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November 20, 2001
Survey: Hiring to be Lowest Since '82, '91
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loyers' plans for hiring new workers have shrunk to their lowest levels since the recession years of 1982 and 1991, according to a new survey by staffing firm Manpower Inc.

Manpower, in its latest quarterly survey, found that 16 percent of the nearly 16,000 employers interviewed said they would add workers in the first quarter. Another 16 percent, however, said they intend to cut permanent positions in the first quarter.

Most employers - 61 percent - expect no change to staffing levels, and 7 percent were uncertain about their plans.

Just three months earlier, the survey found 24 percent of employers were planning to recruit, while 11 percent intended to decrease staff. At that time, 60 percent planned no changes and 5 percent were uncertain.

The steep decline in the number of employers that expect to hire is the largest since 1991 and accelerates a downtrend in hiring intentions in place since the second quarter, said Jerry Joerres, Manpower chairman and chief executive.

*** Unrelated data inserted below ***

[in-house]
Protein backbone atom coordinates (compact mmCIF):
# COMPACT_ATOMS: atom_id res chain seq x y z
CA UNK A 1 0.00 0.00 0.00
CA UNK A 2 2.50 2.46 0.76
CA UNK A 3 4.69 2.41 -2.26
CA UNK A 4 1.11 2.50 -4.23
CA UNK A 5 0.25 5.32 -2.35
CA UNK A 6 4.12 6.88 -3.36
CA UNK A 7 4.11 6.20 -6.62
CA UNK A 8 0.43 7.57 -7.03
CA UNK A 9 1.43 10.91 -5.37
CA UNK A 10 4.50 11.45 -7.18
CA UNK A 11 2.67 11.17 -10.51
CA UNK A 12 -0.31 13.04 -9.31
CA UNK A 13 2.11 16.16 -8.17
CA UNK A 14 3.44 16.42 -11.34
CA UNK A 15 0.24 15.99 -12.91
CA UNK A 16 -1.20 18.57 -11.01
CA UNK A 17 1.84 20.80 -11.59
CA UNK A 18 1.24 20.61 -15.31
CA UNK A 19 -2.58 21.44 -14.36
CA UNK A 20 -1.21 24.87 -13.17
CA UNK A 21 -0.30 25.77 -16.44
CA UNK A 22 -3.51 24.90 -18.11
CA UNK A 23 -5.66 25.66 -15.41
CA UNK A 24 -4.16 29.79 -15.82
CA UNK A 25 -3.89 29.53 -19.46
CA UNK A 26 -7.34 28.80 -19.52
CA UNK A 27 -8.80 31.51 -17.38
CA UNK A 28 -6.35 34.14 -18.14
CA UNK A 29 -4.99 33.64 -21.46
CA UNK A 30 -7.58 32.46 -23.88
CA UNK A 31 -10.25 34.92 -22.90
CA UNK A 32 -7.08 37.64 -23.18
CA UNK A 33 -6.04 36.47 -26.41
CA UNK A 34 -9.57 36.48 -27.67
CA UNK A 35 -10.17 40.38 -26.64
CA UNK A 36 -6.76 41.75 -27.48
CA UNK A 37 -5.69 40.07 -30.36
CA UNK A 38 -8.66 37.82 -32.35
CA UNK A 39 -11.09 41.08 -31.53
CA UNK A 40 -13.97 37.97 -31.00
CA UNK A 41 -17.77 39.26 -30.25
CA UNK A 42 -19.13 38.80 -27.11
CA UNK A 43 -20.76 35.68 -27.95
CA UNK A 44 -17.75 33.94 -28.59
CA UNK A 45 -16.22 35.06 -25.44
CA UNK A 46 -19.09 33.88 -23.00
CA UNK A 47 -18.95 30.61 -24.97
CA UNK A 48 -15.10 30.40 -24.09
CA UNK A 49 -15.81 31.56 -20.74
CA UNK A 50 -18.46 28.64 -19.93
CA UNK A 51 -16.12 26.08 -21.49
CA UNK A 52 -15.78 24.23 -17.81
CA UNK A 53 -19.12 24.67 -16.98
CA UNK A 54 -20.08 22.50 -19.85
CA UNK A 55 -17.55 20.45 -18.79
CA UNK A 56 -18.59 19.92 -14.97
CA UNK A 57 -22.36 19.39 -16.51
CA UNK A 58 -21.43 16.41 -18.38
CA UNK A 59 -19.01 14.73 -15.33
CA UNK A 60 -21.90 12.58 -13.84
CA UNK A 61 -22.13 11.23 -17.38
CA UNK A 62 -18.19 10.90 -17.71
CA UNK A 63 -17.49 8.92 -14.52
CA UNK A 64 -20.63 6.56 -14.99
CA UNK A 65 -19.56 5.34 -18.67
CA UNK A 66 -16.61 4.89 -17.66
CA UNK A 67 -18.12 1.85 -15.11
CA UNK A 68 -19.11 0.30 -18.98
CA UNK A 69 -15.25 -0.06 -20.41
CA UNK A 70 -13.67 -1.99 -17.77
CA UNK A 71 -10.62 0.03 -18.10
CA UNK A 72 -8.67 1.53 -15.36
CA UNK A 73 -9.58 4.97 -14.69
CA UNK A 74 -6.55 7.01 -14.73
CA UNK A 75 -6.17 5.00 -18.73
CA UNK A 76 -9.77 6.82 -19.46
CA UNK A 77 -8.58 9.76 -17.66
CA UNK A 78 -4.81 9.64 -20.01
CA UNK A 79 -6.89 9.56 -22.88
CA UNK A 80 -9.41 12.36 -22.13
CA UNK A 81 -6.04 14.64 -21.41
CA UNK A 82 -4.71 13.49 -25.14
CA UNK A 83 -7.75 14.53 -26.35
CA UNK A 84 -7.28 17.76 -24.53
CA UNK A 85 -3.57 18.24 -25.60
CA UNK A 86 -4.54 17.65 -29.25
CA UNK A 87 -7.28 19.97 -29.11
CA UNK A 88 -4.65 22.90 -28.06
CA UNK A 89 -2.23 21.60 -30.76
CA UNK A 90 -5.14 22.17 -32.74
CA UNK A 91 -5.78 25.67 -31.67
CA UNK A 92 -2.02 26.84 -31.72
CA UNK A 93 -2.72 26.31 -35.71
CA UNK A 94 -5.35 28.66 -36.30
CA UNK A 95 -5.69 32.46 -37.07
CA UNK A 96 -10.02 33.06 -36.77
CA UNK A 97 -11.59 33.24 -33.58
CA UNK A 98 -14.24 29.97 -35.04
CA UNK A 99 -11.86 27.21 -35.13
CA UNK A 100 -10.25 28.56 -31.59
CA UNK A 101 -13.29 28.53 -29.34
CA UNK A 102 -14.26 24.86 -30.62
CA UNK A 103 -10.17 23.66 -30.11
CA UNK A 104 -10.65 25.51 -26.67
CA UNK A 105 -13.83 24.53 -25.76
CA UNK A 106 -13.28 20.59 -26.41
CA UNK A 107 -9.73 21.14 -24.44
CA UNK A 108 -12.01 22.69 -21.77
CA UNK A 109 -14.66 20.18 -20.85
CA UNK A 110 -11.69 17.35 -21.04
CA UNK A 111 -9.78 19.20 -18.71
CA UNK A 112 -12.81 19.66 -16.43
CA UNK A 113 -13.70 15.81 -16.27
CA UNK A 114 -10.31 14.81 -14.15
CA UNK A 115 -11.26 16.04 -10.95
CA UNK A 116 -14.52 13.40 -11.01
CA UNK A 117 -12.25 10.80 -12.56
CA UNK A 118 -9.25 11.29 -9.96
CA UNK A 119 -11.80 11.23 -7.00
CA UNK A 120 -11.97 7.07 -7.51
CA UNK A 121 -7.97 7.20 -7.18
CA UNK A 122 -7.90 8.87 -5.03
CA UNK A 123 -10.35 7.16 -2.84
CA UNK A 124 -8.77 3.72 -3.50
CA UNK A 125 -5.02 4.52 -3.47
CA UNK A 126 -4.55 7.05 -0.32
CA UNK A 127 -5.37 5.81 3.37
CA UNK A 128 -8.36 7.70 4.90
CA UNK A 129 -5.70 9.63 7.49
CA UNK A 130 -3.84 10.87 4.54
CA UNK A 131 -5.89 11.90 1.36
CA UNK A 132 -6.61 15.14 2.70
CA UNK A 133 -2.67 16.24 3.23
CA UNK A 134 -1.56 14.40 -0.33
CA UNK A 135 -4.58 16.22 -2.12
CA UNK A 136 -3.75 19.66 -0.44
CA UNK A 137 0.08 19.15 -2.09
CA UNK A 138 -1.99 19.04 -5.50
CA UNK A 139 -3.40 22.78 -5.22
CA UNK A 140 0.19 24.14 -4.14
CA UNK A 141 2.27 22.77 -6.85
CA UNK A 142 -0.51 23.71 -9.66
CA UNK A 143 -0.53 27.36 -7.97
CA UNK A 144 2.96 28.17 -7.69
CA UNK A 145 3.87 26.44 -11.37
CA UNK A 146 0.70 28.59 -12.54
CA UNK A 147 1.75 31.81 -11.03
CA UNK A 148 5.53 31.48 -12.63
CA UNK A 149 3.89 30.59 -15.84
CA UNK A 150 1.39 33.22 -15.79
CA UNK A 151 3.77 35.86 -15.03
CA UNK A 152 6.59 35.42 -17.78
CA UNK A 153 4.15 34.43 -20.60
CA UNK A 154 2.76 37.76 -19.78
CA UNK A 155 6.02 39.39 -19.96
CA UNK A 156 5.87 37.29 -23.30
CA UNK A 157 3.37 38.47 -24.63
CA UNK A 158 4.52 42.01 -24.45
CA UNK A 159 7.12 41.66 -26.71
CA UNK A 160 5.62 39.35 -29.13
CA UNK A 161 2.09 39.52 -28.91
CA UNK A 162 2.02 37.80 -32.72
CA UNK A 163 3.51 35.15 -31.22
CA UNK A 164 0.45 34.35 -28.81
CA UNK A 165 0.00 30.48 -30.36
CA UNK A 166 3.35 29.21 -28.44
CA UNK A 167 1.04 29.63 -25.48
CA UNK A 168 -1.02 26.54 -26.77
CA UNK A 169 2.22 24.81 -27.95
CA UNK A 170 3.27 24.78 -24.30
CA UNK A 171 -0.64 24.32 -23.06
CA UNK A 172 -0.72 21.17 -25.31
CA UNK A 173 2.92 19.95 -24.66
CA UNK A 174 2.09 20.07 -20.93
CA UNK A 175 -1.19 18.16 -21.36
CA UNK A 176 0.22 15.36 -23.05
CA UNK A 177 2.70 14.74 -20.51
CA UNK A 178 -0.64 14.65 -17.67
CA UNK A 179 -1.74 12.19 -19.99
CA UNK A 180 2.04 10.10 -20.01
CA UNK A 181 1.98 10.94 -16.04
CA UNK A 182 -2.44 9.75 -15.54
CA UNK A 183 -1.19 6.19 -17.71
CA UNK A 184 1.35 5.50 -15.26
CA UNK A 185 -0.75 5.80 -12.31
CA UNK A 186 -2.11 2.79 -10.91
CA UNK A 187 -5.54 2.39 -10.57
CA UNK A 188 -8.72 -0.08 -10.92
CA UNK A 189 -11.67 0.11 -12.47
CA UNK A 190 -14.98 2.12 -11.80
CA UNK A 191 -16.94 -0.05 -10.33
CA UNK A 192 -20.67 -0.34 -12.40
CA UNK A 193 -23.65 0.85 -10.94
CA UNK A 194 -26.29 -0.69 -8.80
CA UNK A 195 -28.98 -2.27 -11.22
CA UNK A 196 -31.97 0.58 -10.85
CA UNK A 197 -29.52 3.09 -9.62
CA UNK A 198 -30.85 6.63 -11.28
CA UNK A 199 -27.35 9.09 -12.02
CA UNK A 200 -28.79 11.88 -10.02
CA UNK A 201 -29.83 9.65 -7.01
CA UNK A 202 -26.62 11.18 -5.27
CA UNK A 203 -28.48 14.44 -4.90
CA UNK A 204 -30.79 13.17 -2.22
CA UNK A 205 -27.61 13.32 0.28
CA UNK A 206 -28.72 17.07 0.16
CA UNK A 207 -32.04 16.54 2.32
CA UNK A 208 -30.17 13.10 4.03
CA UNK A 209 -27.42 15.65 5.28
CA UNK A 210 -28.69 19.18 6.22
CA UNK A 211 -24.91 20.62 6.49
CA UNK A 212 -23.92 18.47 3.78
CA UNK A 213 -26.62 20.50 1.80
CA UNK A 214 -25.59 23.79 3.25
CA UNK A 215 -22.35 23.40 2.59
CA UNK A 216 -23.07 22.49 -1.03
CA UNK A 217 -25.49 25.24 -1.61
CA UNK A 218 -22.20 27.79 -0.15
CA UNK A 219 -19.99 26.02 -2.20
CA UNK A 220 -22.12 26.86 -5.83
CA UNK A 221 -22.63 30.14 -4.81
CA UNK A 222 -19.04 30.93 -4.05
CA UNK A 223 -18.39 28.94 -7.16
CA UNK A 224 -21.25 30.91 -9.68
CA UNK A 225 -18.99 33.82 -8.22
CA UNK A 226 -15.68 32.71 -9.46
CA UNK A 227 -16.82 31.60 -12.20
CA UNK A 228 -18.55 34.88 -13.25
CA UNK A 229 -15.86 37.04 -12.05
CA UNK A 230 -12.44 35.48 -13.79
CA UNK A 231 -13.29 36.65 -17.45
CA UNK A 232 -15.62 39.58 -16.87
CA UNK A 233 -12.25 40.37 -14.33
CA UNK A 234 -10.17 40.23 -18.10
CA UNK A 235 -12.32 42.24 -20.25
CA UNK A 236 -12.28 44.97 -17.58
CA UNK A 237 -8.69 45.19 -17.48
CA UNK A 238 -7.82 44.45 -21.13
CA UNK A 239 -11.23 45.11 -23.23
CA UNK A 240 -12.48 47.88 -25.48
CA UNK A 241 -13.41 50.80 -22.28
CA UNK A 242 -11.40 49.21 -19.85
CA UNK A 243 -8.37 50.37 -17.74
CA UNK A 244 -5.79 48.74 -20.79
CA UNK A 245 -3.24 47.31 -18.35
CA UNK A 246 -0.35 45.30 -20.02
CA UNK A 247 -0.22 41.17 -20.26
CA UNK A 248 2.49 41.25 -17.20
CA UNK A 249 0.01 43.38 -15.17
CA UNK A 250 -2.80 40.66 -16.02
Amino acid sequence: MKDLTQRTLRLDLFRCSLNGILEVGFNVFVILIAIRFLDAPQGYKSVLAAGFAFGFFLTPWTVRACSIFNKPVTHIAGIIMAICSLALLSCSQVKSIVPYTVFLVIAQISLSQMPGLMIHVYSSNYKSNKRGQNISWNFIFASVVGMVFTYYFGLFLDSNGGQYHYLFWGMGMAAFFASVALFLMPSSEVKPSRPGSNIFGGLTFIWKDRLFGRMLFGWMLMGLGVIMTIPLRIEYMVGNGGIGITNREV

"We've dropped precipitously," Joerres said in an interview with the Reuters news agency. "We are on a path downward, and our direction is set at least for another quarter and potentially another quarter more than that."

Manpower conducted the survey during the first two weeks of October, in the aftermath of the Sept. 11 terrorism.

Joerres said it is difficult to assess whether the attacks on the United States hastened companies' plans to cut back because similar sharp, sudden drops in hiring intentions were seen in past recessions.

A year ago, when the U.S. economy was still chugging along in a record decade-long expansion, 27 percent of employers expected to add staff while 10 percent foresaw cutbacks and 58 percent planned no work force changes, Manpower said.
The U.S. economy contracted at a 0.4 percent annual pace in the third quarter, and many economists expect it to decelerate again in the fourth quarter, which would confirm a recession.

Job cutbacks are being felt across all industries, but manufacturing is bearing the brunt of the declines, and times are the toughest they've been in a long while, Joerres said.

"Manufacturing is suffering more than it has in the last few recessions," Joerres said. "Manufacturing has been in some very dire conditions for a while."


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